WARNING! This blog use pop-up advertisements. Be advised and use Adblock/Ublock if you are allergic.

Friday, August 18, 2017

Pēteris Vasks - Pater noster (Sigvards Kļava)


Composer: Pēteris Vasks
  1. Pater noster
  2. Dona nobis pacem
  3. Missa: I. Kyrie
  4. Missa: II. Gloria
  5. Missa: III. Sanctus
  6. Missa: IV. Benedictus
  7. Missa: V. Agnus Dei

Latvian Radio Choir
Sinfonietta Rīga
Sigvards Kļava, conductor

Date: 2007
Label: Ondine



Beautifully performed, a rare outing for Vasks’s choral music

In the booklet interview, Peteris Vasks notes that during the Soviet rule in Latvia composition of sacred choral music was heavily discouraged. Personal necessity as well, it seems, also put him off writing the Pater noster his Protestant minister father kept asking for. Instrumental music was of greater importance.

When he did write a Pater noster (1991), it was in a simpler, more consonant style than much of his earlier work, expressively close to the “holy minimalism” common to a number of Baltic composers, but Vasks’s triadic style – which he feels essential for sacred music – shares little with them. A short, peaceful meditation, it is reverentially performed by the Latvian Radio Choir. So, too, is Dona nobis pacem (1996), inhabiting the same evocative sound world. Trouble is, where Pater noster says what it needs to in under seven minutes, Dona nobis pacem says half as much in more than twice the time. Despite being beautifully sung and played, I found it unmoving.

The Missa (2000, rev 2000-05) is a different matter. True, the expressive idiom is the same, but Vasks here invests his ideas in more musically satisfying forms. The use of string orchestral accompaniment reminded me in places, the Sanctus especially, of English music and sounds a touch like what I imagine an early Mass setting by Tippett might have sounded like. There are sympathetic echoes (no doubt coincidental) of Howells in the Benedictus and overlong Agnus Dei, too. Despite what the back cover states, none of the set texts is included.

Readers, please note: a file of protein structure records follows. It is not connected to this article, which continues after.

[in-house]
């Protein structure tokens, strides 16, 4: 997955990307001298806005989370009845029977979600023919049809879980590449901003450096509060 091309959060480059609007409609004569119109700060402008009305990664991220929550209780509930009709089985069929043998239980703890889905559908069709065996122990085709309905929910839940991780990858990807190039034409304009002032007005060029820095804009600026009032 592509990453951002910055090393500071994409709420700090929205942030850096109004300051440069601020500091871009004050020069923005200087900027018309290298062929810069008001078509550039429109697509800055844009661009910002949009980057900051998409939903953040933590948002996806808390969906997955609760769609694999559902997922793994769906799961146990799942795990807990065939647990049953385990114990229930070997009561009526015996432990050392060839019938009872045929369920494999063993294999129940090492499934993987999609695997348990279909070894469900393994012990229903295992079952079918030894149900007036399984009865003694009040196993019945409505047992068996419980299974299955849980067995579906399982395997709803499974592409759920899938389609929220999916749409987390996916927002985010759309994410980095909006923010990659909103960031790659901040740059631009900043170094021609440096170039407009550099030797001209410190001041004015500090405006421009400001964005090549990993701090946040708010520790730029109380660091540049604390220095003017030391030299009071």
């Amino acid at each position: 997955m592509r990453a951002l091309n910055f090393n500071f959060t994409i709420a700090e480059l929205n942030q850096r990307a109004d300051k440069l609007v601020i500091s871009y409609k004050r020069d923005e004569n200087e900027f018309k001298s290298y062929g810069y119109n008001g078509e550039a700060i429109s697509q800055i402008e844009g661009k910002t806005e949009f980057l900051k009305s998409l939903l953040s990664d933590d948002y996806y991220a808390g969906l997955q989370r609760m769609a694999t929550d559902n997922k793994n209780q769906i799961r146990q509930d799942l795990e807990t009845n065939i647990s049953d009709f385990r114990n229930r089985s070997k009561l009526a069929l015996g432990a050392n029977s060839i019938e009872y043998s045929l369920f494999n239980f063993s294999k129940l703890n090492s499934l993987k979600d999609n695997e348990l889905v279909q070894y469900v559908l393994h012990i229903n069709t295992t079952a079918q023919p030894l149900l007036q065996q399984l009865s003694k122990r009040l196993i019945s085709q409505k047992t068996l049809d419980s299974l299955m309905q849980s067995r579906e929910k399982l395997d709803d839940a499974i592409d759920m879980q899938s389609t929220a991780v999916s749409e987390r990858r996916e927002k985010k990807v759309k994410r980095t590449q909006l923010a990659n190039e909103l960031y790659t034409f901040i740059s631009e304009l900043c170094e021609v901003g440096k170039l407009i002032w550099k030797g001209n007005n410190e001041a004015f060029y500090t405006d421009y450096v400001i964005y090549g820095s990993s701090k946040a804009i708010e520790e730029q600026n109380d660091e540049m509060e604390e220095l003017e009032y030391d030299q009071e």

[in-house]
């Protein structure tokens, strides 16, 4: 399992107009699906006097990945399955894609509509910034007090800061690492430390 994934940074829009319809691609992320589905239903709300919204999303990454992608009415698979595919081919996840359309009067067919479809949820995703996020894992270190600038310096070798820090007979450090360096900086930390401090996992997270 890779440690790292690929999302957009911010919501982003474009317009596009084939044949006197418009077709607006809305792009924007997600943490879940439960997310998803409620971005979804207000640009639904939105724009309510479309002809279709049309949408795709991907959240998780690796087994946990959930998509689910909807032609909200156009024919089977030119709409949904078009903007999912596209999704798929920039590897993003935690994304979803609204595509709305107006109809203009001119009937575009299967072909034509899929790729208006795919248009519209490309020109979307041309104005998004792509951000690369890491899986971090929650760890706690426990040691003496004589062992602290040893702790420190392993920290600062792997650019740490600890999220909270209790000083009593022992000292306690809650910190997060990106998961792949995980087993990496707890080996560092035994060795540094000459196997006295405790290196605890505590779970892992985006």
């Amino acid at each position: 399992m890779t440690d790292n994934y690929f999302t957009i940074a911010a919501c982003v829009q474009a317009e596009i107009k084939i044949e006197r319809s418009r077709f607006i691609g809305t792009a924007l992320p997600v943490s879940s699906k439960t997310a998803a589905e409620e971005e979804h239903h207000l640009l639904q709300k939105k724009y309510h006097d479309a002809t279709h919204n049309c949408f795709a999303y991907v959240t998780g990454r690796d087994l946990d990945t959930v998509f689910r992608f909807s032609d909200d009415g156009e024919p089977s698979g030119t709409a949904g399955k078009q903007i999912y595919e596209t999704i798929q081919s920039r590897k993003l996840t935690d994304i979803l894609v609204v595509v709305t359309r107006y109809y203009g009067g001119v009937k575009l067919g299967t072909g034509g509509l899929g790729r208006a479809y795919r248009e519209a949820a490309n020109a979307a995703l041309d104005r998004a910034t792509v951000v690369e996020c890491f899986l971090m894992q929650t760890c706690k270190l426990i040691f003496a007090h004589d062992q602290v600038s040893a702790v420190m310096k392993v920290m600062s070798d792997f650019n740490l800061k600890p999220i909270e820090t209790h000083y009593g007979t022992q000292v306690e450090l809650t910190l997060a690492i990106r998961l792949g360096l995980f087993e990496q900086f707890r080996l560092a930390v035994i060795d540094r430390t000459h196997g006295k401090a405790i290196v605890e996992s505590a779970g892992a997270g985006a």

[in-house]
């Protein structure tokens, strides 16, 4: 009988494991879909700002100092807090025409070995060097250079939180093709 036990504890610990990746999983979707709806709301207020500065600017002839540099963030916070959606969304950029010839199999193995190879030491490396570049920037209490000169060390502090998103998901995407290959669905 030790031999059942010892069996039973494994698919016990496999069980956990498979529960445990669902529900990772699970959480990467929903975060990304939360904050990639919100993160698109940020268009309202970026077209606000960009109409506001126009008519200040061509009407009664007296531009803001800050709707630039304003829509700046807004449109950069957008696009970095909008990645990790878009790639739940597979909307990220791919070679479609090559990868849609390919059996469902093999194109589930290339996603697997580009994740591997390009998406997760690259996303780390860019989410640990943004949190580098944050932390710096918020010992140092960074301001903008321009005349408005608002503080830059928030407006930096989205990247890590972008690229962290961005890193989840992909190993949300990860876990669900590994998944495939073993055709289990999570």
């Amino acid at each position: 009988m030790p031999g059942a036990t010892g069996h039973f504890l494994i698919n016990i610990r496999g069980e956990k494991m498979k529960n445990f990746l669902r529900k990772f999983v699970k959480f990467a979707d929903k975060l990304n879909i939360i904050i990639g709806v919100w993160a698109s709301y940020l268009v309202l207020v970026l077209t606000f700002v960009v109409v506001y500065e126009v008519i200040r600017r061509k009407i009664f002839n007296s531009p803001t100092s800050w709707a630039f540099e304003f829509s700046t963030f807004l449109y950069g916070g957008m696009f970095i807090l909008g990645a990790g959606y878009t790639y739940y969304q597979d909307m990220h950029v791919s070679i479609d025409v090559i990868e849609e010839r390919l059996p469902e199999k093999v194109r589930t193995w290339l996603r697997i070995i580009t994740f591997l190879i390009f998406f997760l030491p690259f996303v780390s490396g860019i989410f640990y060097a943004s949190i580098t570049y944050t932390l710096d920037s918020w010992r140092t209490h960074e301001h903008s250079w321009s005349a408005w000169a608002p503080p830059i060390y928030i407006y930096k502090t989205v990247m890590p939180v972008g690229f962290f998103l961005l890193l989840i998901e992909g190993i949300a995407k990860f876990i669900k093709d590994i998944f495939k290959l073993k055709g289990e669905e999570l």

-- Guy Rickards, Gramophone

More reviews:


Pēteris Vasks (born 16 April 1946 in Aizpute, Latvia) is a Latvian composer. He trained as a violinist and a double-bass player and played in several Latvian orchestras before entering the State Conservatory in Vilnius in Lithuania to study composition with Valentin Utkin. He started to become known outside Latvia in the 1990s, when Gidon Kremer started championing his works and now is one of the most influential and praised European contemporary composers. Vasks's compositions incorporate archaic, folklore elements from Latvian music with the language of contemporary music.


Sigvards Kļava (born 1962) is a Latvian choral conductor. Sigvards Kļava began working with the Latvian Radio Choir in 1987 and was appointed its Chief Conductor and Artistic Director in 1992. As one of Latvia's most prolific choral conductors, Kļava has collaborated with every leading choir and orchestra in the country, performing standard repertoire and conducting most premieres of new choral works by Latvian composers. He has recorded over 20 CDs with the Latvian Radio Choir. He teaches at the Latvian Academy of Music and the Choral College of the Riga Lutheran Cathedral.


FLAC, tracks
Links in comment

1 comment :

  1. Copy Adfly (adf.ly/XXXXXX) or LinkShrink (linkshrink.net/XXXXXX) to your browser's address bar, wait 5 seconds, then click on 'Skip [This] Ad' (or 'Continue') (yellow button, top right).
    If Adfly or LinkShrink ask you to download anything, IGNORE them, only download from file hosting site (mega.nz).
    If you encounter 'Bandwidth Limit Exceeded' problem, try to create a free account on MEGA.